The career path of Scott Corvey, FPAC, is a compelling lesson in the value of continuous learning throughout a career. After climbing the corporate ladder in accounting, Scott decided to make the switch to FP&A and worked his way through new roles, adding additional proficiencies to his skill set with each new role that he tackled.
Scott, a member of AFP’s North American FP&A Advisory Council, shared with AFP the story of the rise of his career in accounting, his decision to transition to FP&A, and how accounting and FP&A skill sets work so well together.
A career in accounting
Scott’s introduction to accounting was a required class for his undergraduate Business Management program. Immediately (and unexpectedly), he completely clicked with the subject. “It was an intellectual awakening for me. It all just made so much sense,” he said. Within weeks, he switched his major to accounting. “I was absolutely in love with the language of accounting and even started tutoring classmates.
Upon graduation, his first job was at a small public accounting firm as a junior accountant. “The work was introductory and tedious, but it helped to install the basics in public accounting,” he said.
After a year, he moved to an entry-level corporate accountant job at Cardinal Health, a multinational healthcare services company, where he prepared financial statements for retail pharmacy franchisees. More importantly, he got the chance to read and truly interpret financial statements — and the story within the numbers.
In the process, he found himself explaining balance sheets and profit and loss (P&L) statements to the pharmacist franchisees, and he loved conveying practical applications of what the data was saying. This instilled a spark and a tiny voice in his mind: What the financials convey is as important as the minutiae of the numbers.
Over time, Scott worked his way up to senior accounting manager and assistant controller. And as his knowledge and communication skill sets matured, he got better at analyzing and presenting financial statements and gained a passion for cash flow and asset utilization.
But after six years at Cardinal Health, he faced a crisis: Did he want to stay in accounting? Where could he grow professionally? He was intrigued by the work that his colleagues in FP&A were doing. “It seemed like they were able to see the world through a different lens,” he said, “so I was attracted to the idea of going beyond accounting.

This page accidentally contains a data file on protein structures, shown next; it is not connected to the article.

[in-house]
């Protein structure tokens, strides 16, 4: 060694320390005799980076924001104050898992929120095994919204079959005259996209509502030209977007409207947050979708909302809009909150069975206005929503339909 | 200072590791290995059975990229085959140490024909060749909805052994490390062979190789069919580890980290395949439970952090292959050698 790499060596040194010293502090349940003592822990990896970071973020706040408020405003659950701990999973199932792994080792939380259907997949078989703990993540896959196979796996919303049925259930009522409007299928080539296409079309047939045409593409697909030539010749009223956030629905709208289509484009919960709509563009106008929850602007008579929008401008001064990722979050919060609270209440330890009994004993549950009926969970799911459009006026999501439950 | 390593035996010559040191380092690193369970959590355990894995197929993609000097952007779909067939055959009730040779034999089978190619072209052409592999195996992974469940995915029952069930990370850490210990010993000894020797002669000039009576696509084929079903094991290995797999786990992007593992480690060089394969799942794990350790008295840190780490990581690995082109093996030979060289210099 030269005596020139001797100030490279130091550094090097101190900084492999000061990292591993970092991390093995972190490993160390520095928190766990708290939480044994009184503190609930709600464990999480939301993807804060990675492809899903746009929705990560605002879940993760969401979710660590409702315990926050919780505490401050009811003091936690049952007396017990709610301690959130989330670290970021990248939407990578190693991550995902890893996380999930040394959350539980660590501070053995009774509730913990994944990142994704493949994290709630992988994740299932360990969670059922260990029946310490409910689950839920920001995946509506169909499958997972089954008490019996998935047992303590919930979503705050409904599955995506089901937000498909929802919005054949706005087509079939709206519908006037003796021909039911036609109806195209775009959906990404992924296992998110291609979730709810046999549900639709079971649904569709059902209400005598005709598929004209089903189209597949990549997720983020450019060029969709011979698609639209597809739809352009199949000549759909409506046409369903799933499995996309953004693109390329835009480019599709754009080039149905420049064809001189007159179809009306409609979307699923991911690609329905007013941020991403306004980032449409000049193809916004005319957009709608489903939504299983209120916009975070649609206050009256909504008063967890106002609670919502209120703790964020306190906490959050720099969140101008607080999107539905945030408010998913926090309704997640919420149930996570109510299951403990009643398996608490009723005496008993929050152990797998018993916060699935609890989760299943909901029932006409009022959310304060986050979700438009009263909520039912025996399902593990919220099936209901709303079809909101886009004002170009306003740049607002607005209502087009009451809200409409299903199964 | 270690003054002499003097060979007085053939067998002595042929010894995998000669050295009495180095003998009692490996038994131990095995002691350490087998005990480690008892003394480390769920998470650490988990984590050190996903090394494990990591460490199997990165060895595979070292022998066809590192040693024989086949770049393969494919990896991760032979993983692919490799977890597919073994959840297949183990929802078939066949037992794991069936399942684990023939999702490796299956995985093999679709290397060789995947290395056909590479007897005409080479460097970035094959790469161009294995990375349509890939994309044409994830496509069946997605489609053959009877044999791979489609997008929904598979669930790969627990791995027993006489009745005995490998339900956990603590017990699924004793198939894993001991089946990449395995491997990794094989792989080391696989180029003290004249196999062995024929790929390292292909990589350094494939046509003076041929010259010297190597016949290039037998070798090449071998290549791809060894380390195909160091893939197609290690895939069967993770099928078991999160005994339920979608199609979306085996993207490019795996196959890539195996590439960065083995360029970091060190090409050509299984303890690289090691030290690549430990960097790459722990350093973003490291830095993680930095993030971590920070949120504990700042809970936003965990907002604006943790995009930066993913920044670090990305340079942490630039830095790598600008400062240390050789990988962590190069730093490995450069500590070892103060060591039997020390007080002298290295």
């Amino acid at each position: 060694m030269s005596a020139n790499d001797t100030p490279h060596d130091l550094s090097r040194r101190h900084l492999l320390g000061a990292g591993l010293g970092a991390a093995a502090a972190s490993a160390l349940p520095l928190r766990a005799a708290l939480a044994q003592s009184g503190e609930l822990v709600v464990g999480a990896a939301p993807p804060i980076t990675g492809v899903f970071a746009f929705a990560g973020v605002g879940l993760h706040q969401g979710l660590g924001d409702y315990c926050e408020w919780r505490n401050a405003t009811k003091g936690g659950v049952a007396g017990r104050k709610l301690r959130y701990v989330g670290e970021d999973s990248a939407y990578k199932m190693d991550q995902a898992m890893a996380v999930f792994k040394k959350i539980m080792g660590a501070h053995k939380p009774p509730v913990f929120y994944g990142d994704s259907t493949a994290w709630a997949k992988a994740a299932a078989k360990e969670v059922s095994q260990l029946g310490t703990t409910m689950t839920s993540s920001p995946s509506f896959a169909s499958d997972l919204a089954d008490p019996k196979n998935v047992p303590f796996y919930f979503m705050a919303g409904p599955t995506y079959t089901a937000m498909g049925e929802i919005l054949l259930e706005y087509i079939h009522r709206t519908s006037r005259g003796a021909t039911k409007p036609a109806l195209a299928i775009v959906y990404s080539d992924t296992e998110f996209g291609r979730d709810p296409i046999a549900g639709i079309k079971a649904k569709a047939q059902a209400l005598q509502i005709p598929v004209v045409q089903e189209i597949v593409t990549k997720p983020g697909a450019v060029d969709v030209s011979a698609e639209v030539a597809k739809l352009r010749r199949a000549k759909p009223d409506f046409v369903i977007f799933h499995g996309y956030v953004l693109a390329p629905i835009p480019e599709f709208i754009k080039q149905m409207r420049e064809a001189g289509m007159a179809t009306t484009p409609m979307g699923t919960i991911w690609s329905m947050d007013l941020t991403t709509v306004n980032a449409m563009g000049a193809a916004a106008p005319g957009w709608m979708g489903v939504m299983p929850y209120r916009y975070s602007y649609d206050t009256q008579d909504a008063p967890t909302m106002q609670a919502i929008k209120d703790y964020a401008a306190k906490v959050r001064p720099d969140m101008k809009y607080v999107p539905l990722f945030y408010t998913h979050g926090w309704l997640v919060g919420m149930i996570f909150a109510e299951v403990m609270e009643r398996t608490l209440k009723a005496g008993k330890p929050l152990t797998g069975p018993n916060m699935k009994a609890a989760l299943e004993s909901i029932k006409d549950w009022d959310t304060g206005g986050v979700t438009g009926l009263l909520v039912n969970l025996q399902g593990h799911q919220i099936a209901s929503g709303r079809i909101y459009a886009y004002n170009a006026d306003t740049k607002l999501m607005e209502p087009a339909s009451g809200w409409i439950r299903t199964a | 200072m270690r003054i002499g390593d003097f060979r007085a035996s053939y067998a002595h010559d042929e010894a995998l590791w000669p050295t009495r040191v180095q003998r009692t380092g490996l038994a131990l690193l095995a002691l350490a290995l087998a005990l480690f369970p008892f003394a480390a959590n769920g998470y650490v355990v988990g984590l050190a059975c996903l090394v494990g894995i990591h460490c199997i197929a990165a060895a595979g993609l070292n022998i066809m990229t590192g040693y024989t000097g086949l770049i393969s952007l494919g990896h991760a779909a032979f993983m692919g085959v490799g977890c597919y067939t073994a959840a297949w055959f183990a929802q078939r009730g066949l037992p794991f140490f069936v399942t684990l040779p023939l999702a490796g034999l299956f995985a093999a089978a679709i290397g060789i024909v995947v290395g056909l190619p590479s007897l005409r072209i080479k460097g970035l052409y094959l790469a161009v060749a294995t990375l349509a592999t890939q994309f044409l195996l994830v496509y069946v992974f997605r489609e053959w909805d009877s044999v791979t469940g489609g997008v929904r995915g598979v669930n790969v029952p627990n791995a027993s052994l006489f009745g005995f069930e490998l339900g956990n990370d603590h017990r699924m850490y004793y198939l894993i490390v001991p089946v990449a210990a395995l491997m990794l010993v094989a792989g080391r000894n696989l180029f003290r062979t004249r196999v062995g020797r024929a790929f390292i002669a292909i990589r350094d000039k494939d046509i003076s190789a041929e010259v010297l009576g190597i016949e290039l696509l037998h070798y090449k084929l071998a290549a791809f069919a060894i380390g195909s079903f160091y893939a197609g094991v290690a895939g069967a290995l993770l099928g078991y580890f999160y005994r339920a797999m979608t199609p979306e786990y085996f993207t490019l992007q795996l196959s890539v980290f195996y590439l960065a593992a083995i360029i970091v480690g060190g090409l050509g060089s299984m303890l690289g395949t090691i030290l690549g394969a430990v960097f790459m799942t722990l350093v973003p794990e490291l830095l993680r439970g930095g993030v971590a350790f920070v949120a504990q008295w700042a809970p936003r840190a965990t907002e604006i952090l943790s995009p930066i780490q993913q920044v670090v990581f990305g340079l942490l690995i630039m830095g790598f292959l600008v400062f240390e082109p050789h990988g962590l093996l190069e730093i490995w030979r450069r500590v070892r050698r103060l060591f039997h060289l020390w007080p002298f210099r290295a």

Interested in making the switch from accounting to FP&A? Learn the steps you need to take to make a successful change in the 2022 FP&A Guide: The Transition from Accounting to FP&A.
Transitioning to FP&A
While Scott did not have practical FP&A experience, he had a passion for the art of storytelling and felt it was time for a reset. His next stop was a financial analyst role at American Water, a publicly traded utility company that, through its subsidiaries, provides water and wastewater services.
The job was deeply analytical, and at first, he felt a little nervous doing models and scenarios instead of accounting. Fortunately, his deep accounting knowledge complemented other skills on the team, and fellow analysts turned to him for help to get a 360-degree understanding of the business. In this case, his accounting knowledge was sought after to ensure modeling and analytics were structurally aligned with financial statements and accounting theory.
As a financial analyst, Scott felt suddenly both stimulated and liberated by the FP&A disciplines. After several years, Scott moved to South Jersey and took on a leadership role as senior manager of FP&A for American Water’s shared services center. In this role, he added a few new areas of expertise to his toolkit: cost allocation and client operational knowledge.
It was also during this time that Scott went back to school and earned an MBA and an MS in Finance. “I was starving for every bit of relevant knowledge out there, and I wanted to remain competitive and relevant in a quickly changing ecosystem,” he said.;
Because water services are highly regulated within the U.S., in order for a company to internally allocate and share costs, it needs to be able to explain its basis and methodology to external parties to ensure proper recovery within water rates. This responsibility fell on Scott: “Suddenly, I'm writing regulatory testimony, and providing expert witness services on financial modeling and cost allocation theory. I'm talking to regulators; I'm defining and documenting these concepts.
When American Water underwent a business reorganization, Scott took a buyout and joined the Vanguard Group (mutual fund giant) in Malvern, Pa., where he oversaw the FP&A team within the Information Technology division. In this role, he learned about strategic internal investment and the capitalization of software development costs. He examined questions like, “What's the best and most effective use of your next dollar? How do we report on it? How do you know when to cut the cord?”
The value of the FPAC
It was at Vanguard that Scott saw an inflection point in his overall knowledge and professionalism. “Vanguard is the type of organization where you bring your ‘A game’ daily,” he said. “There is such deep talent there, especially in the FP&A space. You can’t help but feel the growth.”